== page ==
When Malinda learned of the relationship between George and Rebecca, I believe she chose to leave his household and rotate her residence between Pike County, Kentucky and Wise County, Virginia. During my review of the divorce record, Malinda indicated she was not a permanant resident of George's househould and would never live with him again (1879). Unfortunately, it did not specify how long she elected to live in both households. Unfortunately, this information offers no clue as I attempted to resolve the question of exactly when she and George ceased living together on a day-to-day basis.
Tricia Stuckenschneider, a descendent of George McPeek, believes George had an affair with Rebecca, who became pregnant with Burrell/Burl, then she moved to Cattlettsburg, Boyd County, Kentucky to have the baby. At an undertermined date, Rebecca decided to return to her home in Pike County, Kentucky. Eventually, upon learning of the relationship and the child, Malinda elected to leave, chosing to move to Wise County, Virginia. Once George realized Malinda would not return, it was decided Rebecca would live with him. During the course of the next few years, George and Rebecca had more children while he waited for the divorce to become final. Tricia believes it was possible Malinda tried to block the divorce, which may have caused the case to last over two years. The divorce papers show her attorney repeatedly returned the papers on technicalities.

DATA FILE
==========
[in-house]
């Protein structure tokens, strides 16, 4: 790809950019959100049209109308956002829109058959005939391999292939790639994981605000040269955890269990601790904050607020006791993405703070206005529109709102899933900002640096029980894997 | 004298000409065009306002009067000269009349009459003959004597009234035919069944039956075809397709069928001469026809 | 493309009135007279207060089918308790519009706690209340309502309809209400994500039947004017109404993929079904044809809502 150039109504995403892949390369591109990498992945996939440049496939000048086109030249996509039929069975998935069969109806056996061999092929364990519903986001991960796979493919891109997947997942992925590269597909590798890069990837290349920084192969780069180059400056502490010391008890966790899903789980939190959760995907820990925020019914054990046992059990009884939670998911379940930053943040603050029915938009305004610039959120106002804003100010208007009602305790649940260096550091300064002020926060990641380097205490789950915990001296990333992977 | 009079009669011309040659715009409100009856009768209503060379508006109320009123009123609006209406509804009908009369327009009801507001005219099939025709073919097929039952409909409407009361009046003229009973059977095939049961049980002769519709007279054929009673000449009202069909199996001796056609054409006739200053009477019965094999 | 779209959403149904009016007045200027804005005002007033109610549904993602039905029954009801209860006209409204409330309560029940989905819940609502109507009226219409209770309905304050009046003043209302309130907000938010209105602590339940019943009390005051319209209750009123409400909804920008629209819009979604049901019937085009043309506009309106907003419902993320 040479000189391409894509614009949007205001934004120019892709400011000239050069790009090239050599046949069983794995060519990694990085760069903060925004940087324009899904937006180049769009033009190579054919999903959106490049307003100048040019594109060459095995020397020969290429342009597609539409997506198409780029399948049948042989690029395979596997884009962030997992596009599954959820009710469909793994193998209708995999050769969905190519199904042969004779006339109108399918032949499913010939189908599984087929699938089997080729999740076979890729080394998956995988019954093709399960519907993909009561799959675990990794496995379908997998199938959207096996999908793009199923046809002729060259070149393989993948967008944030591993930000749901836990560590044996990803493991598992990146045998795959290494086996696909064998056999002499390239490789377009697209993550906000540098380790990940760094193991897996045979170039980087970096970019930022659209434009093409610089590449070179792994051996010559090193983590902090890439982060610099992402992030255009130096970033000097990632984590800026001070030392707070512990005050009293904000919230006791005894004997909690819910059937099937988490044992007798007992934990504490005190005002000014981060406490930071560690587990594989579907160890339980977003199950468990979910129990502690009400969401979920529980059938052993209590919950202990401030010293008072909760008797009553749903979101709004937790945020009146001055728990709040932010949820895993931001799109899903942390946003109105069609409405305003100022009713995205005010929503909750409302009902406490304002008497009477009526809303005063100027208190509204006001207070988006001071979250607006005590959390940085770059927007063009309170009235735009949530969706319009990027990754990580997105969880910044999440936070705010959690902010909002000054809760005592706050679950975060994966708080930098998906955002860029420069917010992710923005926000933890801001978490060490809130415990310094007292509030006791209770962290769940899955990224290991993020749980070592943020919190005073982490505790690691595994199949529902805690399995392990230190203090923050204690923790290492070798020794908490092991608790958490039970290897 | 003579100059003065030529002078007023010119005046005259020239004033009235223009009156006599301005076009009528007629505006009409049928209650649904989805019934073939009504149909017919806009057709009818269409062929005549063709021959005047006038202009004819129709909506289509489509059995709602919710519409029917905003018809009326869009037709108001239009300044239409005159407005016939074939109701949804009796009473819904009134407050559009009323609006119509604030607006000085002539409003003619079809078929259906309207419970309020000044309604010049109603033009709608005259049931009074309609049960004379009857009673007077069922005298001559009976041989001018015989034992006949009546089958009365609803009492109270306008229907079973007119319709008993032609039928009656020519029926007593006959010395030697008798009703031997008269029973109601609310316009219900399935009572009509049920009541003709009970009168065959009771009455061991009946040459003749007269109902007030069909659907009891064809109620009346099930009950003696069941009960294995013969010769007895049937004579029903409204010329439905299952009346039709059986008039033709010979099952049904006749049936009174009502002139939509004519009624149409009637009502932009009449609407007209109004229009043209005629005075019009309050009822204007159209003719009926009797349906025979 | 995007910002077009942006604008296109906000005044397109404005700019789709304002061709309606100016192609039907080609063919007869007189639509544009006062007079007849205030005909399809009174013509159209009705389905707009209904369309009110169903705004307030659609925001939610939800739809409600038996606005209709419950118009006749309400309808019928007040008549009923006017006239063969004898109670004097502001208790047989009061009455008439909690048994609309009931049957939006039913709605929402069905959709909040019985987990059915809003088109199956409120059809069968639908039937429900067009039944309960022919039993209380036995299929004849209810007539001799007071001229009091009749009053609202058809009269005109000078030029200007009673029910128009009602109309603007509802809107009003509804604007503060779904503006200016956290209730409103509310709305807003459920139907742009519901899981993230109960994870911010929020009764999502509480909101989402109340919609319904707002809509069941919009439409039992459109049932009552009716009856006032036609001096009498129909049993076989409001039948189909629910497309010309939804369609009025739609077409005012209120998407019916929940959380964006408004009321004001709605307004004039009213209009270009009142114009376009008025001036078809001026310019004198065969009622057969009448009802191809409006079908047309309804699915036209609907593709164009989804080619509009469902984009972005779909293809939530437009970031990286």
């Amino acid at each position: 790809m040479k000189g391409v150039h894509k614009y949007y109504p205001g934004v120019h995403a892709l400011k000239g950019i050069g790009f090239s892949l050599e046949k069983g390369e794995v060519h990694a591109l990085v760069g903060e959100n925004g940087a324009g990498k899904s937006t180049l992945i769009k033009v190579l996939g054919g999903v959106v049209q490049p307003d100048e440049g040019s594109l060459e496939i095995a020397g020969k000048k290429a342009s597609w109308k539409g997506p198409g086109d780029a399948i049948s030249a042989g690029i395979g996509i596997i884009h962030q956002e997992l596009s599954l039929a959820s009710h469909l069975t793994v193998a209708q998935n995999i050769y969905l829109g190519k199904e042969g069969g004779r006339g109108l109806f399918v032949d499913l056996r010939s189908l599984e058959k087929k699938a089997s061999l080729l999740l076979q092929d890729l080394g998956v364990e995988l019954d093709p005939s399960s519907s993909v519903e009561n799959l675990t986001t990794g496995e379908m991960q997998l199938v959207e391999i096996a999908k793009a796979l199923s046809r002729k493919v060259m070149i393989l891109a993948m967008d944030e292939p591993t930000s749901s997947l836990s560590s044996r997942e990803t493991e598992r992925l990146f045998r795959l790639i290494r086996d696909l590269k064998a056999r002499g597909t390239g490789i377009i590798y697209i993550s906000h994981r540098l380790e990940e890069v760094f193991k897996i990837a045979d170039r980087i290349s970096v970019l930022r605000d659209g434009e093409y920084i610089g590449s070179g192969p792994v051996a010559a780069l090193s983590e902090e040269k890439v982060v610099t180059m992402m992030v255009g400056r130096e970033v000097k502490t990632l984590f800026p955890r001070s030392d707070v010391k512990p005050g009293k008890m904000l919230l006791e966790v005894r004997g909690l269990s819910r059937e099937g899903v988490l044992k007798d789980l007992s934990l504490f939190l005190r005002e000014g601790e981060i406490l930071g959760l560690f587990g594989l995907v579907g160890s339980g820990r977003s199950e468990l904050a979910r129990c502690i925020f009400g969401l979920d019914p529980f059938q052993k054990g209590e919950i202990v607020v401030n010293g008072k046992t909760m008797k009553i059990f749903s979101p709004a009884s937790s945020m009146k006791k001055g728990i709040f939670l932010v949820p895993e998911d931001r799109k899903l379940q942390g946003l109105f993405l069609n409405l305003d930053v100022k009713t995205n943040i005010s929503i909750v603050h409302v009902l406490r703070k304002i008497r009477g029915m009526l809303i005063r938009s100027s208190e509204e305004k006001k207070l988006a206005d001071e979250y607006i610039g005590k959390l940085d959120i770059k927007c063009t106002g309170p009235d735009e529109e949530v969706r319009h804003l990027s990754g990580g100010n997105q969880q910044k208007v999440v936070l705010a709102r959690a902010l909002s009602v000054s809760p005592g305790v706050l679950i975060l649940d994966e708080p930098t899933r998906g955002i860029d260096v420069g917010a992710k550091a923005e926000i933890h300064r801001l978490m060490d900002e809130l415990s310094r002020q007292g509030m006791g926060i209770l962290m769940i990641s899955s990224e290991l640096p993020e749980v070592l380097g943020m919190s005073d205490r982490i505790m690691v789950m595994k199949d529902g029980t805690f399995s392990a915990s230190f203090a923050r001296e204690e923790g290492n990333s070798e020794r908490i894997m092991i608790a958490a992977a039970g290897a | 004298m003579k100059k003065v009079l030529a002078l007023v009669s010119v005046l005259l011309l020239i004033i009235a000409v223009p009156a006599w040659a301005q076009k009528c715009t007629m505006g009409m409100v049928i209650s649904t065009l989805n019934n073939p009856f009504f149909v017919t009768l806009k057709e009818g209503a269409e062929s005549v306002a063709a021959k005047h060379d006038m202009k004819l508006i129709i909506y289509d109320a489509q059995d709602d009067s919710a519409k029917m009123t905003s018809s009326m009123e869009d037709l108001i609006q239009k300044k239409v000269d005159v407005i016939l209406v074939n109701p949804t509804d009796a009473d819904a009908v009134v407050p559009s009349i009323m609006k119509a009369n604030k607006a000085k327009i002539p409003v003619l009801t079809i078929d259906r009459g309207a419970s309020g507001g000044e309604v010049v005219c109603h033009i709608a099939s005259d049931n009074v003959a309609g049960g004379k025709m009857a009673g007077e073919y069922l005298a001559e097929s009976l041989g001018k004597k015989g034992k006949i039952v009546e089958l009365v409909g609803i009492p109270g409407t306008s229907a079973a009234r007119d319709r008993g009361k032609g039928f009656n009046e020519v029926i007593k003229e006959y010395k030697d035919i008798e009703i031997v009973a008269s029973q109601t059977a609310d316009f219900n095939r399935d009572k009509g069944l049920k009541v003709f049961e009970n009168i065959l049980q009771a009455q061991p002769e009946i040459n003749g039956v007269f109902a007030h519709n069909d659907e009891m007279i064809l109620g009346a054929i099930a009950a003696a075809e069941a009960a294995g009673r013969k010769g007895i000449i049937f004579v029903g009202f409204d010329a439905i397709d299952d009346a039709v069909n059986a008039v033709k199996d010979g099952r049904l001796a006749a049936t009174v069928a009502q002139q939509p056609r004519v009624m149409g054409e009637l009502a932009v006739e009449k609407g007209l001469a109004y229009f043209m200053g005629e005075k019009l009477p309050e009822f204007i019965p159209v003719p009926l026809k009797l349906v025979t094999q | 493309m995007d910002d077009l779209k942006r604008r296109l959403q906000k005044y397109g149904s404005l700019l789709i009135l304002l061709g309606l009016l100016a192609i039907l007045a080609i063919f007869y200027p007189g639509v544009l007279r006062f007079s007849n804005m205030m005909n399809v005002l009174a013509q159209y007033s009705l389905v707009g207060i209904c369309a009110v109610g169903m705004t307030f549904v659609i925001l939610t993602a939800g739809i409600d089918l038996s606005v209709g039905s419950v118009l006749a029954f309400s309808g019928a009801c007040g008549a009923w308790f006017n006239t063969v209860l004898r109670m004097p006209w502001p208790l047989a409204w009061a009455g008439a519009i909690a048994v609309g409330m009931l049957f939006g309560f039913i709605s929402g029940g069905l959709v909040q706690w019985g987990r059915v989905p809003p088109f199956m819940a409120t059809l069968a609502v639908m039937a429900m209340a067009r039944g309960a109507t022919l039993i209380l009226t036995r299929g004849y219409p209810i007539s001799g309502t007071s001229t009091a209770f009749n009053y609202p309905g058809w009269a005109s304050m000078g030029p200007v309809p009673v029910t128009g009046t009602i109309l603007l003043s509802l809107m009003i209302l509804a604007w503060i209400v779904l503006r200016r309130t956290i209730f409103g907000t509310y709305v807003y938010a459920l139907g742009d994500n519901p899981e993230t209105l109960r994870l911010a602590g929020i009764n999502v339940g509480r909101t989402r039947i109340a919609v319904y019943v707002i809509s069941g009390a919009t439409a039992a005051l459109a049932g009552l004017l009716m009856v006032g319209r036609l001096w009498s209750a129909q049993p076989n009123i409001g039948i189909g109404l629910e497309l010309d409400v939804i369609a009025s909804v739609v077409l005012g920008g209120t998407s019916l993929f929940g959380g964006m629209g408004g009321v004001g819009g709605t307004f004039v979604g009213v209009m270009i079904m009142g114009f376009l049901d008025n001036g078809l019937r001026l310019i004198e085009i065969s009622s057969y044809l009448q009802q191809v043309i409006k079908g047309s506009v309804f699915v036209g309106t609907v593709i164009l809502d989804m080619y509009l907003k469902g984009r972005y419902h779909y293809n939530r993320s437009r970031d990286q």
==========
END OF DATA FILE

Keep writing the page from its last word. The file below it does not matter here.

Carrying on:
Vicki Tackett, also a descendent of George McPeek, has a different, opposing belief than that of Tricia.